The Eukaryotic cell cycle and Mitosis
This Factsheet covers the relevant AS syllabus content of the major examining boards. By studying this factsheet the candidate will gain a knowledge and understanding of:
• the different phases of the eukaryotic cell cycle (a eukaryotic cell has membrane bound organelles)
• the importances of mitosis
• the process of mitosis
The eukaryotic cell cycle
Fig 2. Quantity of DNA in the cell during different phases
This is illustrated by Fig 1.
DNA quantity/arbitrary units
Fig 1. The eukaryotic cell cycle
cell division G1 time G1
The G1, S and G2 phases are termed interphase. Interphase is the stage of the cell cycle between cell divisions. It is not a resting stage, since in an actively dividing and growing cell new DNA and proteins are being synthesised and in a non-dividing mature cell, the G1 or G2 cell is performing all its metabolic cell functions and specific jobs.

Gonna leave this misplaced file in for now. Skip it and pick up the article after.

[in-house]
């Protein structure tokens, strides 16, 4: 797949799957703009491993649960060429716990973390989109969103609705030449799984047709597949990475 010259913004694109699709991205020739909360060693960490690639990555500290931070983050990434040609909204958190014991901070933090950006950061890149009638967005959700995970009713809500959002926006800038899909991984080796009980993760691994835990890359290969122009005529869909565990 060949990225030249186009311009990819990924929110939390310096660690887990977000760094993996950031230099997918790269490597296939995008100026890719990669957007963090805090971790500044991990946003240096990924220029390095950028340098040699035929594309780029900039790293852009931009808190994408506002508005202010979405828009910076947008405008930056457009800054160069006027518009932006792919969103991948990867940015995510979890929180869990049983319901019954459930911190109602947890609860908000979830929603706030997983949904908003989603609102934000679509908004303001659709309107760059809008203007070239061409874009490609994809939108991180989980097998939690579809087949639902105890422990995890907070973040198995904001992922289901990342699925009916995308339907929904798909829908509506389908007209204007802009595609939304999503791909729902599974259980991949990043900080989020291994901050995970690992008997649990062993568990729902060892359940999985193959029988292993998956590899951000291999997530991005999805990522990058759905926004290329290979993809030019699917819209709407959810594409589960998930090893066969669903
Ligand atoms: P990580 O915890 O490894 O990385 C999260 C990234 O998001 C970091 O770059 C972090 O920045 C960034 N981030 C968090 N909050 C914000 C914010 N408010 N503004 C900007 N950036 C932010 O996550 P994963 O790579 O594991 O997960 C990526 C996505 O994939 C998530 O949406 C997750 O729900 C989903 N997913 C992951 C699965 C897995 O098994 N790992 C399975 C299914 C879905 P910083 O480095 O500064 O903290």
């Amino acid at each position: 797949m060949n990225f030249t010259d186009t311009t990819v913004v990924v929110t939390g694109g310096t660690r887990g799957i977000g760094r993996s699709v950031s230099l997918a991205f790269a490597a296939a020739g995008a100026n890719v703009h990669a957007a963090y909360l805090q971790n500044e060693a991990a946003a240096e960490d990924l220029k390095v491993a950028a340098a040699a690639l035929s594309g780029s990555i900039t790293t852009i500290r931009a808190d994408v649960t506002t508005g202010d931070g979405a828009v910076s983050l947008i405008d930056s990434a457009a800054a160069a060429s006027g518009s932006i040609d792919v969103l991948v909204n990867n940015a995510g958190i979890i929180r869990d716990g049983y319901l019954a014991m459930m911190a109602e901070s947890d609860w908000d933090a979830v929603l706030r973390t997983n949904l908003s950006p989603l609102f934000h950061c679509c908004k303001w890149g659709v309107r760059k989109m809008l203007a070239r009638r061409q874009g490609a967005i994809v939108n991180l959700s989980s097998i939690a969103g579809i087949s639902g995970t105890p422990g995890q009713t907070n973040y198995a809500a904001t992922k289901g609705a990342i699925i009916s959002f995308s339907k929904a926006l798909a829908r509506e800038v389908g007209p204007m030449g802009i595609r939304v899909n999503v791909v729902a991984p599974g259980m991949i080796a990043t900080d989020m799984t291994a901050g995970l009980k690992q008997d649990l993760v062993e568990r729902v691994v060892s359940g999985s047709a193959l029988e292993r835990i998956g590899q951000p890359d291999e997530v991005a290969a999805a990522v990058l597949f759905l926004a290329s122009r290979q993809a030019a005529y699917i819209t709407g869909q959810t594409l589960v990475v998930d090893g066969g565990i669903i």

The importances of mitosis
Cell division consists of two phases, mitosis and cytokinesis. Mitosis, is the division of the nucleus. Cytokinesis is the division of the cytoplasm which usually, but not always, occurs immediately after nuclear division.
Only a small time period of the cell cycle consists of the cell division stages. The other phases, known as G1, S and G2 take up the majority of the time.
Cell division by mitosis is important during growth of eukaryotic organisms and is the way in which eukaryotes increase their cell numbers, either in a population of a single celled organism, such as Amoeba or yeast, or within the body of a multicellular organism. Growth may be allometric meaning that different parts of the organism grow at different rates. This can be due to mitosis occuring at different rates in different organs. Mitosis is also important during repair of damaged tissue.